Assessing the Impact of a Semester-Long Course in Agricultural Mechanics on Pre-Service Agricultural Education Teachers Importance, Confidence, and Knowledge of WeldingReport as inadecuate




Assessing the Impact of a Semester-Long Course in Agricultural Mechanics on Pre-Service Agricultural Education Teachers Importance, Confidence, and Knowledge of Welding - Download this document for free, or read online. Document in PDF available to download.



Journal of Agricultural Education, v54 n1 p179-192 2013

This study sought to assess the perceptions of Oklahoma pre-service agricultural education teachers regarding the importance of identified welding skills standards and their confidence to teach them, based on a semester-long course on metals and welding. This study also sought to determine pre-service teachers' knowledge of welding prior to and at the end of instruction. It was found that pre-service teachers rated the seven constructs above average in importance; yet, they had below average confidence in their abilities to teach them at the beginning of the semester and between average and above average confidence at the end of the semester, which resulted in large practical effect sizes. Further, they increased their knowledge score from an F at the beginning of the semester to a C at the end of the semester, which was both statistically and practically significant. These pre-service teachers should be followed, longitudinally, to determine if and when they are able to fully master the skills and teach them effectively in the classroom and laboratory settings. Because agricultural mechanics is a vast field, future research should assess pre-service teachers' perceived levels of importance and confidence in areas outside of welding, such as electricity, plumbing, and small gas engines.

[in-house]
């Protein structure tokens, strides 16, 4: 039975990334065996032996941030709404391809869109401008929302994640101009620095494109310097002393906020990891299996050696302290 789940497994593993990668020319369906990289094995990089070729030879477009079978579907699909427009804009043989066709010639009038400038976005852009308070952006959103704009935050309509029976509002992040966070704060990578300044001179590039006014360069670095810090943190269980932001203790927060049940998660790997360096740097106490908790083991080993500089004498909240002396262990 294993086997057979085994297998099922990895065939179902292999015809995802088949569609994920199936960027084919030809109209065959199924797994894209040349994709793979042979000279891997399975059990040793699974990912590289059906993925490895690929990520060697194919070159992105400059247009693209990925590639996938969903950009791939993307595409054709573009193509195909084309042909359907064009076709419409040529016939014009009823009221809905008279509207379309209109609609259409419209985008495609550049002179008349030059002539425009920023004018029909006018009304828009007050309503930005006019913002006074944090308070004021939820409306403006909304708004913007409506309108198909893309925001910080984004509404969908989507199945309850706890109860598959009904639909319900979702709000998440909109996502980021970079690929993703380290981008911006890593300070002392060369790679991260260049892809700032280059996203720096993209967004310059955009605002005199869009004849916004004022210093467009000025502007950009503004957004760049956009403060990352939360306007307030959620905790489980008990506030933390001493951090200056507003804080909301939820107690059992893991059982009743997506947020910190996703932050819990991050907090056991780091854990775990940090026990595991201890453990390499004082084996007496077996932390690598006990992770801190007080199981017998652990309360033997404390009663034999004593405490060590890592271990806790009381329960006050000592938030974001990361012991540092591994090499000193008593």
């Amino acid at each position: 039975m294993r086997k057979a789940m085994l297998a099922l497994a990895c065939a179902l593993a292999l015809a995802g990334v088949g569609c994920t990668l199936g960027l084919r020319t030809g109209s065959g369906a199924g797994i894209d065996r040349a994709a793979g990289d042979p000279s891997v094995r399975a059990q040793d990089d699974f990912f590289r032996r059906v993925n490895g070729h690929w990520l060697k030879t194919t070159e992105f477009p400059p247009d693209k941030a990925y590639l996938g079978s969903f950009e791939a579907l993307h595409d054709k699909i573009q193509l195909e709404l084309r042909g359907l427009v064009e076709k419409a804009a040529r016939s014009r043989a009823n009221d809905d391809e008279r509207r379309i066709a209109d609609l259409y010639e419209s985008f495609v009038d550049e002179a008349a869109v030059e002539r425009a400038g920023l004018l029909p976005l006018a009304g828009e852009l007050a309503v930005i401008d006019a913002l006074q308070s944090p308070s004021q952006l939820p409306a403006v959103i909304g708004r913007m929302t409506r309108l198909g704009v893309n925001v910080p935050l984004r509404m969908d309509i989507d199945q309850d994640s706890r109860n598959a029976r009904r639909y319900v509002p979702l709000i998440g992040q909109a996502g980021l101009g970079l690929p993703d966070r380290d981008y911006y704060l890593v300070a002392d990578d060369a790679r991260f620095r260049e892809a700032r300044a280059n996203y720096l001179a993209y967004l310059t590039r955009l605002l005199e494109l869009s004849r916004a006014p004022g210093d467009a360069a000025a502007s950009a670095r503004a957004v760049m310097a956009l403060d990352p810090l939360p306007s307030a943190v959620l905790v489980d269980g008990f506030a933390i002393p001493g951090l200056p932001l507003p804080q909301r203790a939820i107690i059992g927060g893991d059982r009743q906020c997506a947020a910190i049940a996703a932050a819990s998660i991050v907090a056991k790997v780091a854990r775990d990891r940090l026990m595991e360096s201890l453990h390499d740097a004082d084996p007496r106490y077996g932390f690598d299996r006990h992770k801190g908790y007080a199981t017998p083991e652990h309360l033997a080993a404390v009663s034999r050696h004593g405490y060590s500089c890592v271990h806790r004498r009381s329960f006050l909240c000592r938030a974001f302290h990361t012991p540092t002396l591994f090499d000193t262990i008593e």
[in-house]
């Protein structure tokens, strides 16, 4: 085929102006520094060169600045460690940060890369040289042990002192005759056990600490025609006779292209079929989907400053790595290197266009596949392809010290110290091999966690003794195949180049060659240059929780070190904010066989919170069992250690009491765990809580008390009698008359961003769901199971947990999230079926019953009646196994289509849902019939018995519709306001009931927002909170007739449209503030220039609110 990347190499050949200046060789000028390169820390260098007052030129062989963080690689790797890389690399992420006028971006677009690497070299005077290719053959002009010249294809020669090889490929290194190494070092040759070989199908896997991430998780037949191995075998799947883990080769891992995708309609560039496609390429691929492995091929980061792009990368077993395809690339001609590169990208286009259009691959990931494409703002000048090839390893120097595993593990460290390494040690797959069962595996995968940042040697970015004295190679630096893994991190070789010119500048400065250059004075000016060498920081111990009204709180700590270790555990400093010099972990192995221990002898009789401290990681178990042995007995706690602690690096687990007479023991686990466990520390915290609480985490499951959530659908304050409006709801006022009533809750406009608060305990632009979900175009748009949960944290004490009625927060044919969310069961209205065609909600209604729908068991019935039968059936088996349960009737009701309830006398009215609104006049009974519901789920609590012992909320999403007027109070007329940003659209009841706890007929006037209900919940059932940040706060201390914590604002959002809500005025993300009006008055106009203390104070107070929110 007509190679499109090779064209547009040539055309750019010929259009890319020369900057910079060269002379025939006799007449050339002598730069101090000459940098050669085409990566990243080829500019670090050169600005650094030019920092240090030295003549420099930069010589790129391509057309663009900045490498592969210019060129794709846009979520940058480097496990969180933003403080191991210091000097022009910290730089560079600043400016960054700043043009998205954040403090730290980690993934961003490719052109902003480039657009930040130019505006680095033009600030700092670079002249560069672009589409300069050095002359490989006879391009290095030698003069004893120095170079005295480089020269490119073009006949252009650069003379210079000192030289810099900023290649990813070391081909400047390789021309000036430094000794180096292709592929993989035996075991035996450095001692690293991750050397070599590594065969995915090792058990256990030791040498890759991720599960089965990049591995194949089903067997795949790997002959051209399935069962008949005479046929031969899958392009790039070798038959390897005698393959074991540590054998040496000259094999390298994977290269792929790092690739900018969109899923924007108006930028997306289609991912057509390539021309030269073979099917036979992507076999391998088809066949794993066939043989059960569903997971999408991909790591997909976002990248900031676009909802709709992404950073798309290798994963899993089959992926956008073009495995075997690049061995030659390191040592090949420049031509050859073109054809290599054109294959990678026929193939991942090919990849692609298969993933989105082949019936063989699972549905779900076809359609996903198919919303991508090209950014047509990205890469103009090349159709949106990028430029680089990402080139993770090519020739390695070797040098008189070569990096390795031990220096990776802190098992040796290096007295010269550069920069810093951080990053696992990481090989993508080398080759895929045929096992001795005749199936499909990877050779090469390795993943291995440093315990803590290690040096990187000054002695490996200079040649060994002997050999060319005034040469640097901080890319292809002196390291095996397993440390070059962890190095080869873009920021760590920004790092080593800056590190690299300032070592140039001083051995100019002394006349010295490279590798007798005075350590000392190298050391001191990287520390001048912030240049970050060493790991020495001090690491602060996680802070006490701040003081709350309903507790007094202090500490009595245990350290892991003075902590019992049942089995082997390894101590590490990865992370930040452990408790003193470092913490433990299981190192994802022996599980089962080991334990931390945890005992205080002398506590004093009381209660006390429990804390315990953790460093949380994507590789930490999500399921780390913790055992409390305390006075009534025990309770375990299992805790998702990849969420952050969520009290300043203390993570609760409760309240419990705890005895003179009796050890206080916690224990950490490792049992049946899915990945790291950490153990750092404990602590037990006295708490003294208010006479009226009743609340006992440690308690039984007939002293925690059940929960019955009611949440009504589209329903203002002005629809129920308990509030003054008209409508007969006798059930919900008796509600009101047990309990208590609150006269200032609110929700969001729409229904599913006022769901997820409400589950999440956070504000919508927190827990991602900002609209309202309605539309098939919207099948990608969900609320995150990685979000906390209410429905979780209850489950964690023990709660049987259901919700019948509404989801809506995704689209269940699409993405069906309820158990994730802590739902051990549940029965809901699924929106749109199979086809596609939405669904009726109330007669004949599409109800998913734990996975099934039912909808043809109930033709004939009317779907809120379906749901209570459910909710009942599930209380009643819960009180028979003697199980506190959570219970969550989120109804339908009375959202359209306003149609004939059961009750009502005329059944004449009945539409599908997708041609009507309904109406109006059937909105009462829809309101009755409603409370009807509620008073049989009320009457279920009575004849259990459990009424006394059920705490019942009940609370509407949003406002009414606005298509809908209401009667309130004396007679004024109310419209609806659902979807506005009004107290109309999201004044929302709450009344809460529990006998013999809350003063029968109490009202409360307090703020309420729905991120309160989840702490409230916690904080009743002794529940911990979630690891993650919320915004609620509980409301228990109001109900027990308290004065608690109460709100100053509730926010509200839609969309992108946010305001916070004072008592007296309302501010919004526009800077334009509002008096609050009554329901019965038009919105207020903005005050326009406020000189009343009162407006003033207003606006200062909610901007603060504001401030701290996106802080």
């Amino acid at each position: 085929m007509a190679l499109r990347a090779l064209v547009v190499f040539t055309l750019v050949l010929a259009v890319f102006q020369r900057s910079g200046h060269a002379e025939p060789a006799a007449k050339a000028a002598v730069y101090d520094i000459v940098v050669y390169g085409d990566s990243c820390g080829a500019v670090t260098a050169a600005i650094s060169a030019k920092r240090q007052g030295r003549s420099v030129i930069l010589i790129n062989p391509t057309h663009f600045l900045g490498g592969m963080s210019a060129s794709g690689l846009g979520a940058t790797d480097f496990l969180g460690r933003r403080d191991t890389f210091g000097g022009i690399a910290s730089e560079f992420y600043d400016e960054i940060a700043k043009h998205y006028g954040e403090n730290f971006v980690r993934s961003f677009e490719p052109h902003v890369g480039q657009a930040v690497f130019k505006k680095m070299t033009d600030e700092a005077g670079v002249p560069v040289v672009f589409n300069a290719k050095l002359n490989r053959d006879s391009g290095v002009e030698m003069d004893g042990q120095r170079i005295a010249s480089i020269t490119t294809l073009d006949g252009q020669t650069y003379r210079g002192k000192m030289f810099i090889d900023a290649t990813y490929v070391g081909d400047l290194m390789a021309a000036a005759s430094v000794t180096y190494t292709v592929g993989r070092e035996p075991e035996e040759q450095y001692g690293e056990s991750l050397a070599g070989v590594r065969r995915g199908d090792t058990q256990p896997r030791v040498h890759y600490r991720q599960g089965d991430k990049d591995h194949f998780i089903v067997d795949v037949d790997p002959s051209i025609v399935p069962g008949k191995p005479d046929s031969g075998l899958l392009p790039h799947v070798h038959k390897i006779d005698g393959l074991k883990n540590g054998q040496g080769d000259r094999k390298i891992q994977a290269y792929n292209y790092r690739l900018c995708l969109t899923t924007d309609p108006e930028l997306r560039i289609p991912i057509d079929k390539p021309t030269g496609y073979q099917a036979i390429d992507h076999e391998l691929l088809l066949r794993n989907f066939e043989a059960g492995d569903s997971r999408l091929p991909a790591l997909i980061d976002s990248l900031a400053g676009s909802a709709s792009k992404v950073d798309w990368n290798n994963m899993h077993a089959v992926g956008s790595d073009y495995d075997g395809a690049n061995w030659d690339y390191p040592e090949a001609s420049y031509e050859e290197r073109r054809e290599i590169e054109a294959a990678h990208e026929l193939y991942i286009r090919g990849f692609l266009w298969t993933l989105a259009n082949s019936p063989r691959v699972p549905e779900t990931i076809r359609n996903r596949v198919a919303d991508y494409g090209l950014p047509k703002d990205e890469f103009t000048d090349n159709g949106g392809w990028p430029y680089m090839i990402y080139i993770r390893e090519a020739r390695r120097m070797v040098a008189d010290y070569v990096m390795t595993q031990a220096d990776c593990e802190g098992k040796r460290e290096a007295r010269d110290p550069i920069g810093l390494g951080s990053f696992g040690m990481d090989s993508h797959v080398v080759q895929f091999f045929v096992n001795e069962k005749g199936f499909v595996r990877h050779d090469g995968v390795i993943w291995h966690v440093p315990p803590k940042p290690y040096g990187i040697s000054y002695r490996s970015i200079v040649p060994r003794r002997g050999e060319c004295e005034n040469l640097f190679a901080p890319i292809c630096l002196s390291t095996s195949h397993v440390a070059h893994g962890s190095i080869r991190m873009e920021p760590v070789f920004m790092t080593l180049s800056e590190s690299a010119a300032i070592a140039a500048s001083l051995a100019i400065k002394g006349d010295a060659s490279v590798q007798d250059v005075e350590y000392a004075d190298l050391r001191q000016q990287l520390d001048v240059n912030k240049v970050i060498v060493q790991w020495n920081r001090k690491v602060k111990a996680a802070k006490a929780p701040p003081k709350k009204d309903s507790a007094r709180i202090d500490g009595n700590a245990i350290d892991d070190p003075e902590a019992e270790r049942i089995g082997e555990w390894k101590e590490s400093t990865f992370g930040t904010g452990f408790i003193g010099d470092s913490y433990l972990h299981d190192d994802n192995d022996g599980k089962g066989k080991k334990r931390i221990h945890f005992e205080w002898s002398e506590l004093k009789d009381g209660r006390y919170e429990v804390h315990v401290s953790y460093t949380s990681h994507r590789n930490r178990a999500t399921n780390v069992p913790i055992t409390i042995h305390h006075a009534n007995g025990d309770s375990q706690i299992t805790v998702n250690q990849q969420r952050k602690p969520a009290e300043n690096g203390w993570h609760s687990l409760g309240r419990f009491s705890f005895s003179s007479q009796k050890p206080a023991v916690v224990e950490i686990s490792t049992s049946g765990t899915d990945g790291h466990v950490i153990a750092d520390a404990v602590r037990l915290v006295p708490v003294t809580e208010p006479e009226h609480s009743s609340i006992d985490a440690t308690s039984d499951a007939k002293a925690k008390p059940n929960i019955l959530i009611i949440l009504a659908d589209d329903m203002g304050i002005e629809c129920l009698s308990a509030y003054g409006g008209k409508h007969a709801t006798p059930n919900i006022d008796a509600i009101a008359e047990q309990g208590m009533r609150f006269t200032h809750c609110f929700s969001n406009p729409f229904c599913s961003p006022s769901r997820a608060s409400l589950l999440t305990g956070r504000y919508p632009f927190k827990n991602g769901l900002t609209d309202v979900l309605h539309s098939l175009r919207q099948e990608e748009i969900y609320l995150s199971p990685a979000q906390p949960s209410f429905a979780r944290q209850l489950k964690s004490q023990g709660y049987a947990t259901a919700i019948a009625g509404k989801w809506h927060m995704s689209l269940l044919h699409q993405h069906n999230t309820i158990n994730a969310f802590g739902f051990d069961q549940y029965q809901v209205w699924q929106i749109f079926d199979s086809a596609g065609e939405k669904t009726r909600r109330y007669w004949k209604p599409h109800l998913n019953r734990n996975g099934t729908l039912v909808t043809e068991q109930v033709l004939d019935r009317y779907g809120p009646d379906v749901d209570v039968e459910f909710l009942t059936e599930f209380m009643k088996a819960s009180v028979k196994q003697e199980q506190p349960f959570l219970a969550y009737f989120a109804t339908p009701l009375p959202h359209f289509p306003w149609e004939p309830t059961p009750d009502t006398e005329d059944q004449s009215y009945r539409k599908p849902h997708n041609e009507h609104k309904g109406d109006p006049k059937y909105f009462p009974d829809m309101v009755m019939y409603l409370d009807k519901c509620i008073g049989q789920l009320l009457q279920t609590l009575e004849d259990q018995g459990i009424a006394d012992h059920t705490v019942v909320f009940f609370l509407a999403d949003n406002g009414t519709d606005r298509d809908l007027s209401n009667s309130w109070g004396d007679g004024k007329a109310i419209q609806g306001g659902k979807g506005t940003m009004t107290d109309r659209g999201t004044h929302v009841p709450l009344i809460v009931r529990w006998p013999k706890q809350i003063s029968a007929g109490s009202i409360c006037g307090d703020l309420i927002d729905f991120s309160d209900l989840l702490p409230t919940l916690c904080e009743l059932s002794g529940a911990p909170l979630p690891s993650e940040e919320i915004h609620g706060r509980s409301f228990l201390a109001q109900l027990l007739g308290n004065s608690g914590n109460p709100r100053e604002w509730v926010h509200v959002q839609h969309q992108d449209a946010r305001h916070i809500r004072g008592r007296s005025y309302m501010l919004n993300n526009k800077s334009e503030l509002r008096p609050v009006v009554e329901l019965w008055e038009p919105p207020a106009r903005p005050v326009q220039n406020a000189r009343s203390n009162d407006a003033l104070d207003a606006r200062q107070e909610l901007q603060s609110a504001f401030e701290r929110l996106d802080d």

Descriptors: Agricultural Engineering, Preservice Teachers, Agricultural Education, Welding, Self Esteem, Knowledge Level, Student Attitudes, Standards, Courses, Pretests Posttests, Comparative Analysis, Correlation, Statistical Analysis

American Association for Agricultural Education. P.O. Box 7607, Department of Agricultural and Extension Education, Raleigh, NC 27695. Web site: http://www.aaaeonline.org





Author: Leiby, Brian L.; Robinson, J. Shane; Key, James P.

Source: https://eric.ed.gov/?q=a&ft=on&ff1=dtySince_1992&pg=2268&id=EJ1122300



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